The Goddess Speaks
Jam some learning into traffic jams
Oahu is a small island, but if you live in Ewa Beach, you have to approach going anywhere as a major road trip. But instead of looking at traffic as a problem, I like to think of it as an opportunity.
I grumbled for years about being stuck morning and afternoons crawling along in my car, and I was miserable every day. Then I bought my first learning-by-CD course, and my life changed.
Now I listen to professors from around the country speaking on topics like the nature of atoms and the history of concert music. Every morning, with all due respect to Perry and Price, I tune in just for the news headlines, then I switch to prerecorded programming that enriches my life.
I've resigned from the ranks of traffic complainers, because while my engine is on idle, my mind is not. Thanks to learning-by-CD, I know about the government-funded search for intelligent life in outer space, the humanlike speech patterns of the great apes, and the reasons why my brain is NOT like a computer.
I've taken a course on marital customs among the Trobriand Islanders, and another one on Egyptian history. I now have in my repertoire of light cocktail conversation odd tidbits like why monkey bars should be called ape bars and why a cake walk really was a cake walk. Instead of ingesting the usual radio drivel on the latest Hollywood sex scandals, I fill my mind with the lives and histories of people, places and cultures, and for my soul, the lives and works of musical composers.
For me, getting stuck in traffic is an opportunity, and when I consider all manner of subjects, both academic and arcane, I feel lucky, rather than unlucky, to live at the end of Fort Weaver Road. Instead of complaining on my cell phone about how bored I am, I enlarge my world by listening to stories about Bach's 10 children and Beethoven's digestive problems. I know, for example, which of Beethoven's symphonies opens with a -- well -- musical rendition of flatulence. This and other interesting trivia often translate to stories I tell my students, usually to their amusement.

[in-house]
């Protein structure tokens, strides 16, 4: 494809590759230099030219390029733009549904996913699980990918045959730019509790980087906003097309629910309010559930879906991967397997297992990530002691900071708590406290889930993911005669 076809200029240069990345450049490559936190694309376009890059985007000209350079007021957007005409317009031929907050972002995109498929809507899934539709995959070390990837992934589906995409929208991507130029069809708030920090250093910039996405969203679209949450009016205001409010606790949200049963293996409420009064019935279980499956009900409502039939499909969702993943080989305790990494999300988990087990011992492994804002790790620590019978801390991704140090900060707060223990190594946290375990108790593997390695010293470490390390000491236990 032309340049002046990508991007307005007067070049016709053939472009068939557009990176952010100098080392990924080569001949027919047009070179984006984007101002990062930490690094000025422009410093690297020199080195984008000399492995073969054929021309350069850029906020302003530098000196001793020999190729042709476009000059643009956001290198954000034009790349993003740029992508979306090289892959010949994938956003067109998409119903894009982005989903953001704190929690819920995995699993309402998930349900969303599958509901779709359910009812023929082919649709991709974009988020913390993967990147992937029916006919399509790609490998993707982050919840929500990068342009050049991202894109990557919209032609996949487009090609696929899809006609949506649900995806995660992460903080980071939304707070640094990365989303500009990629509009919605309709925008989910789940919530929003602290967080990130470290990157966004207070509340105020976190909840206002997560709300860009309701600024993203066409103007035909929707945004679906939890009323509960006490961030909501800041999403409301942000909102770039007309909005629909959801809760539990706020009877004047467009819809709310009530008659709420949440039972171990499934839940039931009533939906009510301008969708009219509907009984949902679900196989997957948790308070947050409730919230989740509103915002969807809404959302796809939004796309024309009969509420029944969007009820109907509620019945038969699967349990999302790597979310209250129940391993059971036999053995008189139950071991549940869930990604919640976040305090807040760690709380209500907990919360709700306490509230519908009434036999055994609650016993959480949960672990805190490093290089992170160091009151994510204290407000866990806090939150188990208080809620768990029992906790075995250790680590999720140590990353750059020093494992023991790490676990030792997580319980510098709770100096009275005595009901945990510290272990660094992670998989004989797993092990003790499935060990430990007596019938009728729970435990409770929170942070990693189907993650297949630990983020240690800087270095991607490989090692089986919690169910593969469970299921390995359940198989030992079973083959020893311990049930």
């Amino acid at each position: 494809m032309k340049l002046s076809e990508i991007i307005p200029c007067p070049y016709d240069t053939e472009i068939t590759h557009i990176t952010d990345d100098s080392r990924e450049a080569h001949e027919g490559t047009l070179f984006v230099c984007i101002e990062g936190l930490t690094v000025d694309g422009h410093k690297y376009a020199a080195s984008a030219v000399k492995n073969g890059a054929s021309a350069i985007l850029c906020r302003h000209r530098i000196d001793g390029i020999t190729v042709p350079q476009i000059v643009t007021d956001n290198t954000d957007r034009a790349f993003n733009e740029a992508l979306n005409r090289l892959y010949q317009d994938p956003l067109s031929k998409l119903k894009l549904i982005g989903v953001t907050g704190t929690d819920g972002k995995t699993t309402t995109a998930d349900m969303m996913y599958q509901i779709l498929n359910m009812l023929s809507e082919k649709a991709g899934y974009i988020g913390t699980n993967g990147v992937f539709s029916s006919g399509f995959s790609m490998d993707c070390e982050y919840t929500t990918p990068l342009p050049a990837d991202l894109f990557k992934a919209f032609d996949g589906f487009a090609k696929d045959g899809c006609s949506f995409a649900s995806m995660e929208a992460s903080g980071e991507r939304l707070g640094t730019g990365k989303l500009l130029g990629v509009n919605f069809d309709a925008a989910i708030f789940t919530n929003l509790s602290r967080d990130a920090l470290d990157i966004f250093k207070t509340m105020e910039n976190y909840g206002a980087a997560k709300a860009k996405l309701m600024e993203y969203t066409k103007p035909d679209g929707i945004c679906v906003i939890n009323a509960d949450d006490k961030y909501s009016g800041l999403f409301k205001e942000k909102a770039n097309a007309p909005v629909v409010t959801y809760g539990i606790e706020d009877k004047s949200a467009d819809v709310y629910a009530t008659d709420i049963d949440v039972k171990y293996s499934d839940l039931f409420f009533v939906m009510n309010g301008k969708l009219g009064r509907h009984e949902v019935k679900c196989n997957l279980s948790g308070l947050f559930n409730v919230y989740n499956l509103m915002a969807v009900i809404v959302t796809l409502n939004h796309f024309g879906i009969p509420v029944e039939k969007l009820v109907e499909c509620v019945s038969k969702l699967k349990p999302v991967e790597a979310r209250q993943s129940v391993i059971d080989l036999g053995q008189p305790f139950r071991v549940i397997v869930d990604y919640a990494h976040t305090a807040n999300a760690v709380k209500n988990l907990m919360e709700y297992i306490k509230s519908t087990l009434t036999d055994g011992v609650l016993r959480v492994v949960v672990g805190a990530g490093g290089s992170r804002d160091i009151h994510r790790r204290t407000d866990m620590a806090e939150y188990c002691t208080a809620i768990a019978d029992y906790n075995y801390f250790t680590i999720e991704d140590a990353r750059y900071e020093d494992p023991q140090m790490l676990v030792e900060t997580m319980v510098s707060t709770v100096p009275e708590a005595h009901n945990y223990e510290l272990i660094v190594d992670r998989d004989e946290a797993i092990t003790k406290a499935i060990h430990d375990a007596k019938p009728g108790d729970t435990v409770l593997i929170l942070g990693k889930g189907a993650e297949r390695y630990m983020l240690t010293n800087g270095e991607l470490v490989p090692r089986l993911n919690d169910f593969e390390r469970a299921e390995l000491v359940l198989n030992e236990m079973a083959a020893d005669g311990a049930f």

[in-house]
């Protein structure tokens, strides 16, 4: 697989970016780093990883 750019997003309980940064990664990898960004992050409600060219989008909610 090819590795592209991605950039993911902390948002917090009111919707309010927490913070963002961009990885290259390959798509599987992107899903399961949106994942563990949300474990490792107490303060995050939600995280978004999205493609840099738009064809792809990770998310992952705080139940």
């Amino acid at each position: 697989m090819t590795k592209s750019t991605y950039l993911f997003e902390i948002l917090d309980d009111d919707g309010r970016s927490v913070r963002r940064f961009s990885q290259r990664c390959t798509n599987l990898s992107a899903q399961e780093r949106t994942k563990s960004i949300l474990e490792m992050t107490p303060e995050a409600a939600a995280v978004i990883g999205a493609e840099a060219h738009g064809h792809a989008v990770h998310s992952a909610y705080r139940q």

Maybe that's what it's all about -- the making of stories. While we're stuck in traffic, our stories aren't being forged, and that's a good thing because a story made in traffic usually has an unfortunate outcome. With taped learning programs, we can enter into and participate in other people's stories, and make them our own. That isn't such a bad deal for a late workday afternoon on H-1.
Cris Rathyen teaches English at Moanalua High School.
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